The Hillsborough County State Attorney’s office is joining a group of counties seeking to ensure ex-felons can restore their right to vote even if they can’t afford to pay all of the fines and fees resulting from their sentences.
Andrew Warren announced Tuesday his office would be working with the Hillsborough County Public Defender’s office and the Florida Rights Restoration Coalition to help ex-felons who have served their sentences and qualify to have their rights restored under Amendment 4 regain their voting rights.
After voters approved Amendment 4 in 2018, the Florida Legislature approved implementing procedures that tied restoration of rights to fines and fees imposed through their sentence even if all other terms of their sentence had been met.
The implementation language means ex-felons must repay things like restitution and court costs before regaining the right to vote, a move many supporters saw as contrary to voter intent.
Warren joined a group of three South Florida counties including Miami-Dade, Broward and Palm Beach to offer assistance to would-be voters who need help satisfying their financial obligations. During a news conference Tuesday, Warren said that financial obligations should not be a roadblock to voting.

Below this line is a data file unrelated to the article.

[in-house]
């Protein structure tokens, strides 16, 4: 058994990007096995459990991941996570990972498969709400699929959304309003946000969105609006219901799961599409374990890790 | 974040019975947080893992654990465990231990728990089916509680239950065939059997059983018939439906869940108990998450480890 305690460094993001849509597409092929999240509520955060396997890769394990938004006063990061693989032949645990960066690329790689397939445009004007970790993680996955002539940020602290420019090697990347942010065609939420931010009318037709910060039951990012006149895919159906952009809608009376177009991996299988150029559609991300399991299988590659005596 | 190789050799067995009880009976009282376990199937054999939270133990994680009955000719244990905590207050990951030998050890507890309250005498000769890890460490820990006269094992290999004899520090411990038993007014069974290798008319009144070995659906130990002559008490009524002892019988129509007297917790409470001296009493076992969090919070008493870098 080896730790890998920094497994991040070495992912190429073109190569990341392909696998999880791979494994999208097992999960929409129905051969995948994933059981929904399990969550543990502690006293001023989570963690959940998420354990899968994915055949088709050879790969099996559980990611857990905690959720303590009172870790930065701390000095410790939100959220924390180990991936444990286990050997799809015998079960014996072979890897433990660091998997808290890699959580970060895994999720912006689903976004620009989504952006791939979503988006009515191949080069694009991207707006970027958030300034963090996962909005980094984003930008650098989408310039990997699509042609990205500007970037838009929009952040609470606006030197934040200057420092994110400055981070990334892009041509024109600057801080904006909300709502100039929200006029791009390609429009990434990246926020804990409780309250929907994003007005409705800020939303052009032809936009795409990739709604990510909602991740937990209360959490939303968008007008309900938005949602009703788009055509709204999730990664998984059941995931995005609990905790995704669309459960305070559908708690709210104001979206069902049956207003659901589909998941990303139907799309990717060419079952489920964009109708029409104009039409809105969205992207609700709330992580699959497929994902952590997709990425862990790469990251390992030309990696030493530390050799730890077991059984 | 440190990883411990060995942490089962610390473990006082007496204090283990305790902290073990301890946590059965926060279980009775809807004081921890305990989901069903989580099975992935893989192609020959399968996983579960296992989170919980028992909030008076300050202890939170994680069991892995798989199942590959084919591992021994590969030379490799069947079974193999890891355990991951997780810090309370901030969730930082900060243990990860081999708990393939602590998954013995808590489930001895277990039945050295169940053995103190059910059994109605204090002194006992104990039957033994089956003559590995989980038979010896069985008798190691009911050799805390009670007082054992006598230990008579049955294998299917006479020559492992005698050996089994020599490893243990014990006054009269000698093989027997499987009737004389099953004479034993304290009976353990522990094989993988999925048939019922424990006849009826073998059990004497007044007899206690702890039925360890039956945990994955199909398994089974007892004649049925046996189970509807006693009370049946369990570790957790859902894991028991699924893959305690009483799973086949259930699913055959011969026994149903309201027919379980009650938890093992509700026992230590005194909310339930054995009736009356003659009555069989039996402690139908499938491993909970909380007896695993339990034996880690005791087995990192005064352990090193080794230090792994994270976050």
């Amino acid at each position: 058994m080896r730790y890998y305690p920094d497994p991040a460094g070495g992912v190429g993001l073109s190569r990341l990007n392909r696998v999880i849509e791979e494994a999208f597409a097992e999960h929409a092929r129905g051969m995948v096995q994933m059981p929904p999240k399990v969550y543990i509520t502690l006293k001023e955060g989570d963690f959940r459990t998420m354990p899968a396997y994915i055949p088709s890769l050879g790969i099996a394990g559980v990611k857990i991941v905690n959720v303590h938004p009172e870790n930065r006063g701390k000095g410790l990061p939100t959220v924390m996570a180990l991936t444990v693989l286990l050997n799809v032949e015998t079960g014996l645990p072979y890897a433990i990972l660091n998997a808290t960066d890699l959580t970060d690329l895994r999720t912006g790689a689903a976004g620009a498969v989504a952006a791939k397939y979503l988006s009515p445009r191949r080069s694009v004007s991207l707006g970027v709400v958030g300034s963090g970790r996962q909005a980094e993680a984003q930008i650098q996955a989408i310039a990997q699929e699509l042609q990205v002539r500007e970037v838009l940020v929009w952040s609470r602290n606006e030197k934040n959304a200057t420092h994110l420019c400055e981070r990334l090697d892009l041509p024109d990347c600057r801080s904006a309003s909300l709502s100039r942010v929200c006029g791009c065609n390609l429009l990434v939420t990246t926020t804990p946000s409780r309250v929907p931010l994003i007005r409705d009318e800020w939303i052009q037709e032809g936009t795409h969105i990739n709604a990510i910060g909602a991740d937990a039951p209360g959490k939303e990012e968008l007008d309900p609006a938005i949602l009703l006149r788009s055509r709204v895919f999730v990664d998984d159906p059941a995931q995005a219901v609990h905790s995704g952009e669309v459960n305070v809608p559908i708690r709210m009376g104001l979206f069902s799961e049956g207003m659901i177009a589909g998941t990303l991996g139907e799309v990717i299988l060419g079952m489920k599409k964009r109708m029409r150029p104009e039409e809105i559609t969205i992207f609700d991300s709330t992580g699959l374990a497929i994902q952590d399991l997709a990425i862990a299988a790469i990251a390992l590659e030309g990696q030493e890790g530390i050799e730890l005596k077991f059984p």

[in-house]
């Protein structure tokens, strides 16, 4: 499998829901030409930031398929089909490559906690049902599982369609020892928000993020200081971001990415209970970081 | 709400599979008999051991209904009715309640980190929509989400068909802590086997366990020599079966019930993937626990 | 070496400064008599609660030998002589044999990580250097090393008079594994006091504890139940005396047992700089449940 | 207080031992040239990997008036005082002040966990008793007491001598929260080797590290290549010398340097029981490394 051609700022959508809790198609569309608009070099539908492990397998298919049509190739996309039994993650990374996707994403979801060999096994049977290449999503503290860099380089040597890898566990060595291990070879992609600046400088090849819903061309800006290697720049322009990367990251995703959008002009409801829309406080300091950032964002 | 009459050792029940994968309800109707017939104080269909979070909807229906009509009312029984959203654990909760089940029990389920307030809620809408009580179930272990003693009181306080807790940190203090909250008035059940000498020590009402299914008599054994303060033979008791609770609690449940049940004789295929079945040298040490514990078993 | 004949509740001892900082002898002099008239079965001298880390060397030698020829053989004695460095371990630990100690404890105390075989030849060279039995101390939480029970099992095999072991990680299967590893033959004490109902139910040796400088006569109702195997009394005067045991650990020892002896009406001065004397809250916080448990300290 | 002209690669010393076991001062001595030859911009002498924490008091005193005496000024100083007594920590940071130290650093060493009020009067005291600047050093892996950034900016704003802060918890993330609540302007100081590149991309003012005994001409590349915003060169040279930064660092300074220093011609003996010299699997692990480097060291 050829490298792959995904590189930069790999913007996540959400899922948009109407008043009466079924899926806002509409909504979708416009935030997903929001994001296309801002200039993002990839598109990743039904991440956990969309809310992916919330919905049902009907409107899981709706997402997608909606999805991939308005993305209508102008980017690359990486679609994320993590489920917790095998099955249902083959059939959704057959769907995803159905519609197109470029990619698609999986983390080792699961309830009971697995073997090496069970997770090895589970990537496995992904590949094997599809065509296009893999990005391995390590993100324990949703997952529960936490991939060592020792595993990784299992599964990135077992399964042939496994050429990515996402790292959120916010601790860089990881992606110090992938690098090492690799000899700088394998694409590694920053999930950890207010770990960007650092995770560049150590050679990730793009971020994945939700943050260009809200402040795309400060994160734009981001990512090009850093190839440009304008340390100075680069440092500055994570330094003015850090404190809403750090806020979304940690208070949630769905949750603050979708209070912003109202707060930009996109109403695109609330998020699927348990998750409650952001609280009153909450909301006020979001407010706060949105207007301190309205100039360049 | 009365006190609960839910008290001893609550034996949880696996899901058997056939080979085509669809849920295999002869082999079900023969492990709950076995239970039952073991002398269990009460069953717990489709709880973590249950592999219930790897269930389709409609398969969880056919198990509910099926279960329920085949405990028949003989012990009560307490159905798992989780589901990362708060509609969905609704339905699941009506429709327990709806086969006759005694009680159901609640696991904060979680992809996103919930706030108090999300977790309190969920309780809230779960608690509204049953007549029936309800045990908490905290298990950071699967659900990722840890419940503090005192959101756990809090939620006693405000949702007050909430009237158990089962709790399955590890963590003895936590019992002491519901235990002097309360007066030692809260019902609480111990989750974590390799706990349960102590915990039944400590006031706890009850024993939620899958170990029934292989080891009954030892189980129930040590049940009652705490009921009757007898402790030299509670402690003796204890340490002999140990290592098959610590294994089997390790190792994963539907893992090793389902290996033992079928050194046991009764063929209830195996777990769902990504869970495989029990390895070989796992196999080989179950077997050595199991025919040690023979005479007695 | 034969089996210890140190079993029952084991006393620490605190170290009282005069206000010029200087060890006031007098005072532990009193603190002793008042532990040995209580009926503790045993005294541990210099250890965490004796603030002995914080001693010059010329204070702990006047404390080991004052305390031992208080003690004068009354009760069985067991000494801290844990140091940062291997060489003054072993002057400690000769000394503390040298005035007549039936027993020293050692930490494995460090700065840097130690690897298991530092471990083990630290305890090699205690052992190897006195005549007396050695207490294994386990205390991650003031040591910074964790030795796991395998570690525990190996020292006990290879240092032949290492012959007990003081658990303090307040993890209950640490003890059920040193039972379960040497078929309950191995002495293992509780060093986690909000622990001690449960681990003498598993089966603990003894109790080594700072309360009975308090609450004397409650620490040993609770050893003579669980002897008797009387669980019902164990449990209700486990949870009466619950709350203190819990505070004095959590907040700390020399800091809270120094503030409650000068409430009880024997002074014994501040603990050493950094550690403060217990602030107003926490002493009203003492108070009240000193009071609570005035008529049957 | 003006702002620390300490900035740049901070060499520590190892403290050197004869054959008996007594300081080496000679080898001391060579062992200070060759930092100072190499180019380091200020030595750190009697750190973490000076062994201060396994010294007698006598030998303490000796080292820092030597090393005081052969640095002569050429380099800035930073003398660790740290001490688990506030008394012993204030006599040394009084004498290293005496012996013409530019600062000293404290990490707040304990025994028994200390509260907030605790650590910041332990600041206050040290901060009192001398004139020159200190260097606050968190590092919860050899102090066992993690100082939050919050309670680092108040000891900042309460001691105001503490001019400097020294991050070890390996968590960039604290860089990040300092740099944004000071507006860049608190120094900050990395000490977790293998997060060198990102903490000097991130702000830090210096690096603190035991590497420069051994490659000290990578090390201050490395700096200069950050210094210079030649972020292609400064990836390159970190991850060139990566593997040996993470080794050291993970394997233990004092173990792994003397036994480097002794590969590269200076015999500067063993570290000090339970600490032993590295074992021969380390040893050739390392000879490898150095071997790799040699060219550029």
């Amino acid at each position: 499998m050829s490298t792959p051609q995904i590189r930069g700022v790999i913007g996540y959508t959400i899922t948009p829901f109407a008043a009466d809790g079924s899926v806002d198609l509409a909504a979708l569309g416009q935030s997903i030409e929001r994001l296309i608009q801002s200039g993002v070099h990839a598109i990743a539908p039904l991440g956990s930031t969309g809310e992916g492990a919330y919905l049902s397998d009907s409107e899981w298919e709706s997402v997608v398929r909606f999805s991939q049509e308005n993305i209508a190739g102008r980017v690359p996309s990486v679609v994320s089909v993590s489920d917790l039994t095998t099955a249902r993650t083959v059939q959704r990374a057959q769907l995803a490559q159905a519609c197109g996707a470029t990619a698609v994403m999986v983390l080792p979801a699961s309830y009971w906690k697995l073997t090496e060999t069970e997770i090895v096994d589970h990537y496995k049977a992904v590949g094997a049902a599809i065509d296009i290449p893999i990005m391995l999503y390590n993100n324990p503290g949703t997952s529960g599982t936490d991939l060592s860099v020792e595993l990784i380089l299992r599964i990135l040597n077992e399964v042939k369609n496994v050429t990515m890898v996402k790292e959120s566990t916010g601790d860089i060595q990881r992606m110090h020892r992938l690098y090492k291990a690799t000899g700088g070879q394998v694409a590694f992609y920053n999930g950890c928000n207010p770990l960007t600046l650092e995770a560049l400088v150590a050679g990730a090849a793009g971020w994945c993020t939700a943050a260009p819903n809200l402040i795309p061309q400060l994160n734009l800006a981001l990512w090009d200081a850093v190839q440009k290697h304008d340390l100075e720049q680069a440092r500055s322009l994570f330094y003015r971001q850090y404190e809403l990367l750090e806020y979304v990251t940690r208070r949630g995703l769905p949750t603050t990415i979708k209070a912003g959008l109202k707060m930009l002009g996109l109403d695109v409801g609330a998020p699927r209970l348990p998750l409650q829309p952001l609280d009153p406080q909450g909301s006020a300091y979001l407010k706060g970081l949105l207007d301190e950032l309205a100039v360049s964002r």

“The idea that Amendment 4 would be limited to only people who can afford it is unfair, it’s un-American and it’s unacceptable,” Warren said. “Democracy works better when everyone is involved. Returning citizens who have the right to vote restored are less likely to reoffend. This process strengthens our democracy and it makes our community safer.”
Under the program, individuals who think they might qualify for assistance can fill out an application on the Florida Rights Restoration Coalition website. The application asks for basic identifying information as well as questions about the conviction and status of the sentence.
From there, the application is sent to the Hillsborough County Public Defender’s office where attorneys review details of the case and identify any fines or fees that could be waived.
“If you can’t afford an attorney, our public defender, Julianne Holt, and her office will help get the application across the finish line to get it in front of a judge so that you can have your right to vote back. So that you can then walk over to the Supervisor of Elections office and register to vote,” Warren said.
Warren said he’s been working with the Public Defender’s office and the Florida Rights Restoration Coalition for about a year to establish a program.
Warren didn’t say whether the assistance would reduce revenue for his office or if there’s funding supporting the program to offset fiscal losses. He also did not provide specifics on who might qualify for help, but said anyone with outstanding fees who can’t afford them should apply.
Further questions directed to his office were not immediately answered.